What this means is code that was written like this:
if(GetAsynKeyState(VK_INSERT)); //first
if(GetAsynKeyState(VK_DELETE)&1); //second

can execute like this:
if(GetAsynKeyState(VK_INSERT)); //first
if(GetAsynKeyState(VK_DELETE)&1); //same time

So while this testing the least significant bit thing was okay for 16 bit DOS. It is not okay for modern multithreaded system. Now given it isn't exactly like that. This is more psuedo code thin anything, when ur accessing API functions this could very well be the case, and it is only still there for backwards compatibility.

Removing the least significant bit from the equation means that only the most significant bit is left. And since this:
if(GetAsynKeyState(VK_INSERT)&0x8000)

Does the same thing as this:
if(GetAsynKeyState(VK_INSERT))...

There is no longer any need to even mess with MSB or LSB at alll and you misewell save time as well as peace of mind and do it the easy way.



They say that the &0x8000 is unnececcary? You say that it is required? You see why I'm confused? :wink: So which one should I follow?

#50 rip-off   Moderators   -  Reputation: 8222

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Posted 07 August 2011 - 04:19 PM

If you don't mask out the bits, you may erroneously treat a just-released key as a pressed key for a frame. This may or may not be noticeable, depending on what you do when a key is released.

#51 falcon93   Members   -  Reputation: 121

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Posted 09 August 2011 - 09:28 AM

Ok, i've added the 0x8000 mask. Below is my current code in Input.cpp. Is there anything you think isn't correct here or is it ok?

[source lang="cpp"]#include <Windows.h>#include "Input.h"#include "Main.h"Input::Input(){}Input::~Input(void){}// --------------------------------------------------------------------------------// Name: ButtonDown// Desc: Checks if a specific keyboard/mouse button is pressed// Rtrn: Returns true if the button is pressed// --------------------------------------------------------------------------------bool Input::ButtonDown(USHORT key){ if (GetAsyncKeyState(key)&0x8000) { return true; } return false;}// --------------------------------------------------------------------------------// Name: ButtonDownOnce// Desc: Checks if a specific keyboard/mouse button is pressed// Rtrn: Only returns true once per click// --------------------------------------------------------------------------------bool Input::ButtonDownOnce(USHORT key){ if (ButtonDown(key)) { if (pressed_keys.empty()) { pressed_keys.push_back(key); return true; } else { for (std::list<USHORT>::const_iterator current = pressed_keys.begin(); current != pressed_keys.end(); current++) { if (*current == key) { return false; } } return true; } } if (ButtonUp(key)) { pressed_keys.remove(key); } return false;}// --------------------------------------------------------------------------------// Name: ButtonUp// Desc: Checks if a specific keyboard/mouse button is up// Rtrn: Returns true if the button is up// --------------------------------------------------------------------------------bool Input::ButtonUp(USHORT key){ if (!GetAsyncKeyState(key)&0x8000) { return true; } return false;}[/source]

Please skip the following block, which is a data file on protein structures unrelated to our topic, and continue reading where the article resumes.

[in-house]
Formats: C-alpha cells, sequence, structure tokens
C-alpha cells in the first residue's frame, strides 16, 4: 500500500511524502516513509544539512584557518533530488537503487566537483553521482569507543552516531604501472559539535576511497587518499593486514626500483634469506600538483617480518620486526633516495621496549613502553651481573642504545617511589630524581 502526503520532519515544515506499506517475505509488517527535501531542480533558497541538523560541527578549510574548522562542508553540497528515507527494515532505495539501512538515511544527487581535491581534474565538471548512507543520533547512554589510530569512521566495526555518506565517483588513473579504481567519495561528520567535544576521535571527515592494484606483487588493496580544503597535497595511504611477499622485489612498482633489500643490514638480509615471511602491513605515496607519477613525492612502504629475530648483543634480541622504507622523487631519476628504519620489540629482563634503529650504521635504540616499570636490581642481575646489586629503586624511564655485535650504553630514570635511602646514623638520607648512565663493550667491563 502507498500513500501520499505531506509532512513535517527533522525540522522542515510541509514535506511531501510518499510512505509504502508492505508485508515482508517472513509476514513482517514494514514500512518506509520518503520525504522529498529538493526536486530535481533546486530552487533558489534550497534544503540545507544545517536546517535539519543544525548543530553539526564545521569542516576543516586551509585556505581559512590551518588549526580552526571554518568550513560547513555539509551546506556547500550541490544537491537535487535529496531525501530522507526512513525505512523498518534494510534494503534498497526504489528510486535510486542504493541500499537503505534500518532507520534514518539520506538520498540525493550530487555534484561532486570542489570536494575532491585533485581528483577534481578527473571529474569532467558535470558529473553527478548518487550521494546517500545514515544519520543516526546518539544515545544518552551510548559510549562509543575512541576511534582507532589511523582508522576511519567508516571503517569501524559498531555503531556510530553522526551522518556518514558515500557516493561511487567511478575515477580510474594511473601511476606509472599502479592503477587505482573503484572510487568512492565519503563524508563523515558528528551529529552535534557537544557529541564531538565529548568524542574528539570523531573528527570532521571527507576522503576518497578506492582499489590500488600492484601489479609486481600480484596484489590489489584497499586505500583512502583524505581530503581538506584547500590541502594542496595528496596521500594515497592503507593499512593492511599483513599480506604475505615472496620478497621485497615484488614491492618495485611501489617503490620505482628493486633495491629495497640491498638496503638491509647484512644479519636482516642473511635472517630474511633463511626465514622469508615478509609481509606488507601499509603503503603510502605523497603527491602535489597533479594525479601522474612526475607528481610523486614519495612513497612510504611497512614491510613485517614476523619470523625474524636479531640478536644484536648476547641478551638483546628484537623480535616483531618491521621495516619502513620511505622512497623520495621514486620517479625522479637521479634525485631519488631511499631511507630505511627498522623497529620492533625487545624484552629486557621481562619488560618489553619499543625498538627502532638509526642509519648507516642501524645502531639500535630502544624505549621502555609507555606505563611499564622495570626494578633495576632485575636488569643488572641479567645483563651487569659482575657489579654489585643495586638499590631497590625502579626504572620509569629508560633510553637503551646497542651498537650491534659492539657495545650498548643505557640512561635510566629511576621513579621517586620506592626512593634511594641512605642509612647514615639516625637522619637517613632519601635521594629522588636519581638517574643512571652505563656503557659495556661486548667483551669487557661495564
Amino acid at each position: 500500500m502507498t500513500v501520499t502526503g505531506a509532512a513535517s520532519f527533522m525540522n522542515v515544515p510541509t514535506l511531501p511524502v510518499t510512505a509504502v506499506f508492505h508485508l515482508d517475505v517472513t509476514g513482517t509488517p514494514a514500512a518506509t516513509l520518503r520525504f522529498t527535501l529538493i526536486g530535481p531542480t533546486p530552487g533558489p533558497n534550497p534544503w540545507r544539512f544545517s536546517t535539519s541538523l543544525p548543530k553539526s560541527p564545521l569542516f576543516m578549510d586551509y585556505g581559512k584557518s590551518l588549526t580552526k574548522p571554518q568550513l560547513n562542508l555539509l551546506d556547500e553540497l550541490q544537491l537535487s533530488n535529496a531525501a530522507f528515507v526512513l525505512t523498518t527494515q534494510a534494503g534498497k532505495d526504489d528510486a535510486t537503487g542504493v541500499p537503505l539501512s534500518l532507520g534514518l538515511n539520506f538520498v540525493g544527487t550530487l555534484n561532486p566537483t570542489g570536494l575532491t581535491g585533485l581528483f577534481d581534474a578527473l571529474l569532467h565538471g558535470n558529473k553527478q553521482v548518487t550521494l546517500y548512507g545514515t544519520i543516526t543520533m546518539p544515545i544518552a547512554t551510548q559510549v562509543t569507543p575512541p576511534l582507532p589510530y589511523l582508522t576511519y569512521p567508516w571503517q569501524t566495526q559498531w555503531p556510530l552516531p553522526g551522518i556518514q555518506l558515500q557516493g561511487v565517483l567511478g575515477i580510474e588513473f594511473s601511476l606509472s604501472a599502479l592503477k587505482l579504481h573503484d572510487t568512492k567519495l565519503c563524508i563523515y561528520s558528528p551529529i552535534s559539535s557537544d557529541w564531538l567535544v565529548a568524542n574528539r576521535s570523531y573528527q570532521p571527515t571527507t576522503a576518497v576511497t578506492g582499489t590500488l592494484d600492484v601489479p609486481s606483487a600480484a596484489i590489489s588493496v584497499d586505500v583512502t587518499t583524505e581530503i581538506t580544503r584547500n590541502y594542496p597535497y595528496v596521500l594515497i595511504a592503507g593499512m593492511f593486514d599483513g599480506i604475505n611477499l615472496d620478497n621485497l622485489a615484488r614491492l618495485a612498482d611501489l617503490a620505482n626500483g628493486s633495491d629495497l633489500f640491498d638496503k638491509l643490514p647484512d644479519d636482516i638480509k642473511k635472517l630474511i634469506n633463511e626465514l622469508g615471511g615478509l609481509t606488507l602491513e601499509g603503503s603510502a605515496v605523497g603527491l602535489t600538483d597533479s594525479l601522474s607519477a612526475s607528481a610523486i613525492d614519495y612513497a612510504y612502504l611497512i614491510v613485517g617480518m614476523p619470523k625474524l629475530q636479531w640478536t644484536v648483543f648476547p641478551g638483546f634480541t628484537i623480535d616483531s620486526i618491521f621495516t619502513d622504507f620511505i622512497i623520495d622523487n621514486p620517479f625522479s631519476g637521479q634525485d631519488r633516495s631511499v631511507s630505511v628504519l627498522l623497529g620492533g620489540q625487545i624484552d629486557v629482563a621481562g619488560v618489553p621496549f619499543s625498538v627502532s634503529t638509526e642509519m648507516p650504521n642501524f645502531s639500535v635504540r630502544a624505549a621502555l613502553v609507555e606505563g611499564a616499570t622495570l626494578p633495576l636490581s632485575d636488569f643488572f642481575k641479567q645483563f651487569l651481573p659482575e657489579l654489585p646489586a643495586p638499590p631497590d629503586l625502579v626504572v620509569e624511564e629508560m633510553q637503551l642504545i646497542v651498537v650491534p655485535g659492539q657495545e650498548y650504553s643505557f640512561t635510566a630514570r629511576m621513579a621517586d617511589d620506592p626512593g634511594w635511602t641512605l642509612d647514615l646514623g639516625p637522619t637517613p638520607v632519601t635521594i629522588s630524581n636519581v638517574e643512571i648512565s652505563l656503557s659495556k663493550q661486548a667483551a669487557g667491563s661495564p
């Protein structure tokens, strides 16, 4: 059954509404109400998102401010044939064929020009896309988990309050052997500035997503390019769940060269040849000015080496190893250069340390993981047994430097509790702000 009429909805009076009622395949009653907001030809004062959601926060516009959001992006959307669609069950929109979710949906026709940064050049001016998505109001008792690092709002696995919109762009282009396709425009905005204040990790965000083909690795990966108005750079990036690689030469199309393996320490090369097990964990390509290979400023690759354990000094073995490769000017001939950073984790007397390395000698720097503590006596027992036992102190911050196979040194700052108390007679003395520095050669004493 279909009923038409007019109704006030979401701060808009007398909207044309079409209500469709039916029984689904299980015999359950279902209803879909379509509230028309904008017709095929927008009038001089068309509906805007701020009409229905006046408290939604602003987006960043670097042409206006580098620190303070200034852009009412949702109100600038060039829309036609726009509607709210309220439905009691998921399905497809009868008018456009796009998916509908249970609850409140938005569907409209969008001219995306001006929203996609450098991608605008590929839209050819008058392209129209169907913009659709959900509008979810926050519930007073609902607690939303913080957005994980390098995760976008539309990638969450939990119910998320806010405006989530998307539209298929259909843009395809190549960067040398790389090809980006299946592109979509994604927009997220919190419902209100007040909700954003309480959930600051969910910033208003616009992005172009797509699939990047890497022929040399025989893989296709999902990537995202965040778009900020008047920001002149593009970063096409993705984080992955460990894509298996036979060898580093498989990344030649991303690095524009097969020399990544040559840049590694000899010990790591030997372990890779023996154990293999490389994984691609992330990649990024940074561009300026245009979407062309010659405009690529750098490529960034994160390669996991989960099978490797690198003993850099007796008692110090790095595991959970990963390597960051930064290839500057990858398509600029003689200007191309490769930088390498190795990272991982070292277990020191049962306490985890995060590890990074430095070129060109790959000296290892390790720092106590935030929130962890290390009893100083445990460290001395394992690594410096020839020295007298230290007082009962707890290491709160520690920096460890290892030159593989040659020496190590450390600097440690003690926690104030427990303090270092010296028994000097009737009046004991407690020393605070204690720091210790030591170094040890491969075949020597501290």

#52 rip-off   Moderators   -  Reputation: 8222

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Posted 09 August 2011 - 12:52 PM

That looks ok, but I'm skeptical about you ButtonDown logic. It only adds buttons when the list is empty, which means it only works when you care about testing a single button.

I'd write it like so:
#include <algorithm>

bool Input::ButtonDown(USHORT key)
{
	return (GetAsyncKeyState(key) & 0x8000);
}

bool Input::ButtonUp(USHORT key)
{
	return !ButtonDown(key);
}

bool Input::ButtonDownOnce(USHORT key)
{
	std::vector<USHORT>::const_iterator it = std::find(pressed_keys.begin(), pressed_keys.end(), key);
	if (ButtonDown(key))
	{
		if(it == pressed_keys.end())
		{
			pressed_keys.push_back(key);
			return true;
		}
		return false;
	}
	else // Button is up
	{
		if(it != pressed_keys.end())
		{
			pressed_keys.erase(it);
		}
		return false;
	}
}
Note I'm using std::vector<> rather than std::list<>. While std::list is theoretically better for removing items in the middle of the list, for a small list like this std::vector<> will likely be the best choice. std::list involves allocation, which can fragment the heap and trash your cache, whereas std::vector provides roughly the same interface without incurring these costs.

Another would be to have a 256 length array of boolean values, which you can use to test if a key is moving from released to pressed.

However, you are not likely to be calling this many times a frame, so I wouldn't worry too much about it.